My Observations on How to Manage Your Finances as a University Professor

Chris Reddick |

Key Takeaways:

1) Save at least 20% of your gross income for retirement.

2) Create a budget using the 50/30/20 Rule.

3) Maximize your employee benefits.

4) Educate yourself about investments or get help!

As a university faculty member, other faculty members often ask me some key considerations to ensure their Personal Finances are in good order. This blog post also applies to those in administrative roles at universities or colleges. These are my observations about personal finances teaching for over 20 years.

As you know, working in higher education is rewarding and challenging. The rewards are serving others and their passions. But there are challenges with the pay not generally keeping pace with inflation (or not increasing much!), program cutbacks, and continued oversight and scrutiny (Aka bureaucracy).

So what are some key considerations to keep your fiscal house in order during challenging times?

1. Save for retirement: This is very simple but important. Most university faculty have some retirement program. Faculty typically are late savers for retirement since they can spend 8-10 years in college. Retirement could be in the form of a pension, which provides lifetime income in retirement, or a defined contribution plan such as a 403(b), similar to a 401(k) in the private sector. Most universities provide a percent match to the faculty member's contribution. For example, up to age 50, you can contribute up to $22,500 per year in 2023 into a 403(b) plan, and part of this could get a match. Suppose you are lucky enough to have a pension. In that case, you can save additional money in a defined contribution plan such as a 403(b) or 457 available with your university and/or open a Roth IRA. Just don't save the minimum for your retirement. Being an active saver and saving around 20% of your gross income for retirement and other long-term goals is essential.

2. Budget, budget, budget: If you are new to a faculty position and perhaps just finished your Ph.D., you suddenly have this windfall of money. Make sure you are prudent with your newfound resources. So you will want to save enough, with a recommendation of 20% of your gross salary (as mentioned), have enough to meet your wants (vacations, going out to eat,…) around 30%, and the remaining amount to your needs (mortgage, rent, utilities, debt…) at around 50%. Paying off student loans and high-interest debt like credit cards is a top priority. Beyond this, investing money to generate a better return should be done. The main thing is to keep track of your spending to know where the money is coming and going. Create an emergency fund with 3-6 months of living expenses in a high-yield saving account. This money should only be used in case of an actual emergency.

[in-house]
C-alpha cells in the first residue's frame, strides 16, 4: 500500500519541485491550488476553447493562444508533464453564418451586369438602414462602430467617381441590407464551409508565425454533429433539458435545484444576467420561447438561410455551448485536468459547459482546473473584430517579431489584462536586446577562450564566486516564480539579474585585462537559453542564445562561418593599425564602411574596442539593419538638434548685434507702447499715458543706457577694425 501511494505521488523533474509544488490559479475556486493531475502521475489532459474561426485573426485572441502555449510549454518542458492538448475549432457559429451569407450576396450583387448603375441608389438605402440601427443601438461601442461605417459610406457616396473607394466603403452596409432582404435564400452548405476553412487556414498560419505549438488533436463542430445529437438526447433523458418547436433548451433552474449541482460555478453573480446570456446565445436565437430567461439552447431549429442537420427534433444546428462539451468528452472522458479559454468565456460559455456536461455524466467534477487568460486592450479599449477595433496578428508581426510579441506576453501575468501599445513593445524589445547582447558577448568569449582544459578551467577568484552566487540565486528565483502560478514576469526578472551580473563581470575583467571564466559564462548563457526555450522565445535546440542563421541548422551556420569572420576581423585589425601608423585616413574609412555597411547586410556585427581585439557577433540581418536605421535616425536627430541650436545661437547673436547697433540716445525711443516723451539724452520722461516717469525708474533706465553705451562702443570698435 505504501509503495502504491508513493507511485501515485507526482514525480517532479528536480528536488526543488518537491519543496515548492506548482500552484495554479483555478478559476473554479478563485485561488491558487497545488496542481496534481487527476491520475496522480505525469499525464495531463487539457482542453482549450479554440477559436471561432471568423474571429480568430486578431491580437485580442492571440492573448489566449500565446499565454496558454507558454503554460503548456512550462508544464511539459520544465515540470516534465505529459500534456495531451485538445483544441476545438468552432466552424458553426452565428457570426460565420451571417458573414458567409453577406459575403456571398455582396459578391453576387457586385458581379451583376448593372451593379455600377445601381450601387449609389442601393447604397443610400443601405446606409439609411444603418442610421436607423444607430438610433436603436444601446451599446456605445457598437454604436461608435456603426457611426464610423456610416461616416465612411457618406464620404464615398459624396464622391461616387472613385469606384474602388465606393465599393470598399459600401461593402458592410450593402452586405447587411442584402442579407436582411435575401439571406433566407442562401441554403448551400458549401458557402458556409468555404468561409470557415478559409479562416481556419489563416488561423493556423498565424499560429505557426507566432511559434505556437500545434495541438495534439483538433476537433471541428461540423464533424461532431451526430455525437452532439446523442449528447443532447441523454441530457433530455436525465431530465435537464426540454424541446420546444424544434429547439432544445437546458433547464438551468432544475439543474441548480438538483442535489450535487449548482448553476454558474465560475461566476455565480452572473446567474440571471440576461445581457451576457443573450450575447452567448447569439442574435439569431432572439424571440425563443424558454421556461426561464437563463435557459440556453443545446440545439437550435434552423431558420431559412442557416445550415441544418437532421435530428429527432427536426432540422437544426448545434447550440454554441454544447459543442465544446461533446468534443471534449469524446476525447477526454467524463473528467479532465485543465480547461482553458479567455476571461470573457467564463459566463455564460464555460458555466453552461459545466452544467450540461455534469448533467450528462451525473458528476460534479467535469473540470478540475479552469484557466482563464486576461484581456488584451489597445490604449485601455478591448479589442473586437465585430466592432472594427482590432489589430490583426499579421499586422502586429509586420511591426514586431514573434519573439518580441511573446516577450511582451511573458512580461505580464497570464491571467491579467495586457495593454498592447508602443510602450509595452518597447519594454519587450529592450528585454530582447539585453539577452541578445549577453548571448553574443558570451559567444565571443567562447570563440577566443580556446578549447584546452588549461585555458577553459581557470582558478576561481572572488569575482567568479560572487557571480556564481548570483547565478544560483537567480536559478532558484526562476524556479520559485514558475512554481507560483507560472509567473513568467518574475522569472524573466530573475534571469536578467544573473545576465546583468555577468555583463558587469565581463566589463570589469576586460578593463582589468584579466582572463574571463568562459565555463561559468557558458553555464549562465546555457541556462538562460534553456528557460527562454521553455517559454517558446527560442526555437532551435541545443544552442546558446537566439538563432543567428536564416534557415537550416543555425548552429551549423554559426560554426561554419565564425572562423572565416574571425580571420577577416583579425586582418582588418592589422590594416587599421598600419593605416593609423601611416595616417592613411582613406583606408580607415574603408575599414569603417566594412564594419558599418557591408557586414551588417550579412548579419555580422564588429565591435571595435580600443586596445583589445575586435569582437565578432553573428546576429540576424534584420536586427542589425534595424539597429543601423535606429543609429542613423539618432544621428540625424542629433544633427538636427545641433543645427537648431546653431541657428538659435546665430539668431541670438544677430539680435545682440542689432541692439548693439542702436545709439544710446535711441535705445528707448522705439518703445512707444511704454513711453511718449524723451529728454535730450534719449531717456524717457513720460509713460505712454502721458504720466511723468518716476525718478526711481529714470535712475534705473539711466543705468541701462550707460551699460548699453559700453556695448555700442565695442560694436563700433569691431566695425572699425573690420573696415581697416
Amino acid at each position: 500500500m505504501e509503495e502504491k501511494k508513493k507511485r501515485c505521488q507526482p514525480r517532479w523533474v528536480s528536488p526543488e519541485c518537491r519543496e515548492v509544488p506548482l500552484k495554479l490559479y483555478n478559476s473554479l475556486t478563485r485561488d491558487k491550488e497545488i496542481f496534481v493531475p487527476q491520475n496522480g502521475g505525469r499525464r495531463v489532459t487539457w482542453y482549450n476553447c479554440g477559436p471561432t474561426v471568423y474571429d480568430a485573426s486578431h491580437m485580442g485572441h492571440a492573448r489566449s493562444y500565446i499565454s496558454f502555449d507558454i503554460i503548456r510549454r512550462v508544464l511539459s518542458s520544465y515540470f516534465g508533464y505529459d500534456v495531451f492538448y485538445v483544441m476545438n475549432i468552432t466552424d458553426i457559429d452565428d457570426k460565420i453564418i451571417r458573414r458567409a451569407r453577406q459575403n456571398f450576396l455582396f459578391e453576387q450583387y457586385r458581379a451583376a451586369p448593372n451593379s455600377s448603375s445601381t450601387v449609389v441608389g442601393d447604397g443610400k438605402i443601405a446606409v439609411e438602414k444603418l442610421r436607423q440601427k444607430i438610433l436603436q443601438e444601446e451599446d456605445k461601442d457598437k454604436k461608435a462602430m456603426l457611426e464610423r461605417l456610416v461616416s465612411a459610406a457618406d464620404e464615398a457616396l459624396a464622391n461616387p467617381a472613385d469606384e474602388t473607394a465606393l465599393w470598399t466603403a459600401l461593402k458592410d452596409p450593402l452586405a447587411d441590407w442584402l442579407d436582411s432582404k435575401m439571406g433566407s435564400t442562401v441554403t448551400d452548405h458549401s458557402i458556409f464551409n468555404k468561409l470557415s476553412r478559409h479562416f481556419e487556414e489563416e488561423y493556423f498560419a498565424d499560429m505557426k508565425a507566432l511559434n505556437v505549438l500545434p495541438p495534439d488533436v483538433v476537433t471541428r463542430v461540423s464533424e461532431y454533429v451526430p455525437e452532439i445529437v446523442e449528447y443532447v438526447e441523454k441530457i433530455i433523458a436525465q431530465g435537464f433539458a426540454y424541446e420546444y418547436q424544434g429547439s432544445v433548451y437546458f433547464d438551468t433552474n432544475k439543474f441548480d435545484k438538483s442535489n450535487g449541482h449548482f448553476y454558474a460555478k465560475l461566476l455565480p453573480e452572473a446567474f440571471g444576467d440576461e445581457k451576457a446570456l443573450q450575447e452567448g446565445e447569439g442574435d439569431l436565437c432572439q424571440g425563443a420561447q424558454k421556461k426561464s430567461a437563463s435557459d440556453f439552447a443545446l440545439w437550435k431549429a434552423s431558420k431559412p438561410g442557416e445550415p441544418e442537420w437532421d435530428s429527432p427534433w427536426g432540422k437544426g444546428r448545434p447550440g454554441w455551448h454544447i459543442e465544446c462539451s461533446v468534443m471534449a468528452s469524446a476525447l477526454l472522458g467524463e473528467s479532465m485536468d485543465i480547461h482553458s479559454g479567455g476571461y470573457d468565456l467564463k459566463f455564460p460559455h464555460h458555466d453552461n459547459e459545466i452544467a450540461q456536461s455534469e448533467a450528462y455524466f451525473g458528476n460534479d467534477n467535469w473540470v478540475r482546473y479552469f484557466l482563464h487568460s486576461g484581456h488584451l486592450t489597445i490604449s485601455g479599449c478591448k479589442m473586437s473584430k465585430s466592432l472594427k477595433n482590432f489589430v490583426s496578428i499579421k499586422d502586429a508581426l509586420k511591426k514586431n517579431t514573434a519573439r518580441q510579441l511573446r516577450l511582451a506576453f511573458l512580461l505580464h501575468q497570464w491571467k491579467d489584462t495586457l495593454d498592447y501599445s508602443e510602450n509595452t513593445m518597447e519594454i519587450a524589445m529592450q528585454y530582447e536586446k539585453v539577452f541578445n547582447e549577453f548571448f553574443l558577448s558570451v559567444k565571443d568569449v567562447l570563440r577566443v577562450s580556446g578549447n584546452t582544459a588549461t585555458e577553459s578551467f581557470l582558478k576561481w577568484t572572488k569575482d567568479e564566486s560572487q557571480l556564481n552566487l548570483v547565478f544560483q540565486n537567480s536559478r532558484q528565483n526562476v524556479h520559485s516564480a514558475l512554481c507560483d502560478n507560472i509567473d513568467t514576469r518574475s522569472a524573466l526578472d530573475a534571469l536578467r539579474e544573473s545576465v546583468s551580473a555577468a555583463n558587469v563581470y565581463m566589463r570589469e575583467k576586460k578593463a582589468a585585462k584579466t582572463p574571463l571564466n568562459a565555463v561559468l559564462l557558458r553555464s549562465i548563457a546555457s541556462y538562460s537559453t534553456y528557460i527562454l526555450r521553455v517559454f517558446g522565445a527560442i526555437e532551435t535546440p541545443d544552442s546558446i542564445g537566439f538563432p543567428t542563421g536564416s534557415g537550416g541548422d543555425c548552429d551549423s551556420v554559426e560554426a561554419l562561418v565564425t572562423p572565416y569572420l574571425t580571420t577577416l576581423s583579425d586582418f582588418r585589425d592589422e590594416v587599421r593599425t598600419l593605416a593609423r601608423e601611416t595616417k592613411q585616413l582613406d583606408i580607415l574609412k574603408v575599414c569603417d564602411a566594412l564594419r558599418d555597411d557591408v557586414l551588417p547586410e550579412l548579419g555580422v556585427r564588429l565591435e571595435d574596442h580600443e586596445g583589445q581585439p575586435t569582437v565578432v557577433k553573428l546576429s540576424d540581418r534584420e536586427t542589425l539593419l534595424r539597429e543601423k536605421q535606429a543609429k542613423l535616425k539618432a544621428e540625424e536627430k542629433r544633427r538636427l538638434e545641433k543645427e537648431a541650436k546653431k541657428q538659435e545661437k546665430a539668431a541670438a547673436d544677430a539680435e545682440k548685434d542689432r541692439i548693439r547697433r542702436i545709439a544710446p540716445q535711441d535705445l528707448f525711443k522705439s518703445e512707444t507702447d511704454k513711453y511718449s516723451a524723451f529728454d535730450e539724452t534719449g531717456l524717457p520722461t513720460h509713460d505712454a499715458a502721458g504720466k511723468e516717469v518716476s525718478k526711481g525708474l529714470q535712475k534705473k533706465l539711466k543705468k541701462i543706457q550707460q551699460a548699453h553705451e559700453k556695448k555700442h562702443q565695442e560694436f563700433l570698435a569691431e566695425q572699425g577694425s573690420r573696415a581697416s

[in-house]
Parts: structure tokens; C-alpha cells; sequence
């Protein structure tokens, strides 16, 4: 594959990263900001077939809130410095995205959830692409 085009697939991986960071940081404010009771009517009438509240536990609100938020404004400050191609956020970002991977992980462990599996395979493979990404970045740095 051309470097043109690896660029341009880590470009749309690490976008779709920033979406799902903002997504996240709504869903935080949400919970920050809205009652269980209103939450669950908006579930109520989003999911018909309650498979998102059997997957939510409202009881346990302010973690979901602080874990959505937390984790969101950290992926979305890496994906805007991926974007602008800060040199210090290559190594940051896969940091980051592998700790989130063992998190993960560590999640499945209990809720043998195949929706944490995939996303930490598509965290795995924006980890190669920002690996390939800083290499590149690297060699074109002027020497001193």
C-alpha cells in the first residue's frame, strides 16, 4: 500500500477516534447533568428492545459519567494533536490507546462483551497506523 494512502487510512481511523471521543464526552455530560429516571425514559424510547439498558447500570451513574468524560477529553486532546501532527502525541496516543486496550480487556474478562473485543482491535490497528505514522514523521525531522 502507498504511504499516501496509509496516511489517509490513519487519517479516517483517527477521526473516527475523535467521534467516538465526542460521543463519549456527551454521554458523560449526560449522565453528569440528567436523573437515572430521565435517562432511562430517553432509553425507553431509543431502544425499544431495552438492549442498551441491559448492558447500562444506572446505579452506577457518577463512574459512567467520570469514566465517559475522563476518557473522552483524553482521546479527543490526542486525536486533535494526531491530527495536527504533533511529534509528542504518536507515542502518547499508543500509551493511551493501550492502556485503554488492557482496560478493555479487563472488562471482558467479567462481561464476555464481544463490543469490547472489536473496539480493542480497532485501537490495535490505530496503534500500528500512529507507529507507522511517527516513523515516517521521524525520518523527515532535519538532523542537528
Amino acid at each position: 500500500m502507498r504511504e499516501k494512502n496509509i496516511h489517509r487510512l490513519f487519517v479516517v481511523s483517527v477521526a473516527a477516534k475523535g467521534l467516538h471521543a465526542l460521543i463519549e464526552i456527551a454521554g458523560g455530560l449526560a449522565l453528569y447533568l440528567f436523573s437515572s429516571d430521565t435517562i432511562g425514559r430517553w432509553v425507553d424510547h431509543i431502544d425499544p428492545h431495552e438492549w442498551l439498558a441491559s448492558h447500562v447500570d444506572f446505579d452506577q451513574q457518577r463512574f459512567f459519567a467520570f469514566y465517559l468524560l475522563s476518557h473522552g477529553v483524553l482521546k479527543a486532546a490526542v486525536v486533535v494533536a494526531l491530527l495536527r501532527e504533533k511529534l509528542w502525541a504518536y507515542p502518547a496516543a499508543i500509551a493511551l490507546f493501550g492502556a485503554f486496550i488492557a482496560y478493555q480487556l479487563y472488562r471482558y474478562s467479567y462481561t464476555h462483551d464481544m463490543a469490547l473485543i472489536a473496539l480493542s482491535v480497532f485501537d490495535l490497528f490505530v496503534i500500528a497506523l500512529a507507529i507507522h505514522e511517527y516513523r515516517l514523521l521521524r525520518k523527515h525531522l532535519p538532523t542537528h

3. Employee benefits: One of the great benefits of higher education is that the employee benefits are generally excellent. You will typically have affordable health care coverage, vision, and dental. There will also be insurance options such as disability and life. Group disability insurance is much cheaper than plans on the private market, so you will want to take advantage of this. Are you making the right choices for you and your family? If your spouse does not have good employee benefits, they can take advantage by being on your plan. A financial planner can provide an in-depth analysis of your employee benefits to ensure you take full advantage of them.

4. Review your investments: It is always good to review investments regularly. Are you on track to reach your goals, such as buying a new home, paying for your son's or daughter's college, retirement, and a vacation? For example, do you have your retirement investments in the appropriate mutual funds? Have you logged into your retirement accounts recently (or at all)? Often we ignore investing and finances because they are not enjoyable. Unfortunately, this tends to backfire. You either need to educate yourself on investments or hire someone to help you with your investments. Gone are the days when we just had pensions and no investments. We must be more involved in our finances since this can make or break a retirement. A financial planner can help you track goals and work as your accountability partner to reach your financial goals.

5. Enjoy the milestones of your academic career. We often get so busy at work with tenure or promotion, the following grant or paper we are about to submit, or the unexpectedly large class we are about to teach, yikes! It is essential to enjoy the job and what it offers. Very few jobs give you the flexibility to work from home at times you like, take the summer off to visit family and friends, or work on a research project. Make sure you enjoy the great opportunities, but work on your finances and maximize these along the way.

No matter what stage you are in your academic career, it is never too late to work on your finances. Contact me below, and we can talk more about your finances and my services.


*This content is developed from sources believed to be providing accurate information. The information provided is not written or intended as tax or legal advice and may not be relied on to avoid Federal Government tax penalties. Individuals are encouraged to seek advice from their own tax or legal counsel. Individuals involved in estate planning should work with an estate planning team, including their legal or tax counsel. Neither the information presented nor any opinion expressed constitutes a representation of a specific investment or the purchase or sale of any securities. Asset allocation and diversification do not ensure a profit or protect against loss in declining markets.

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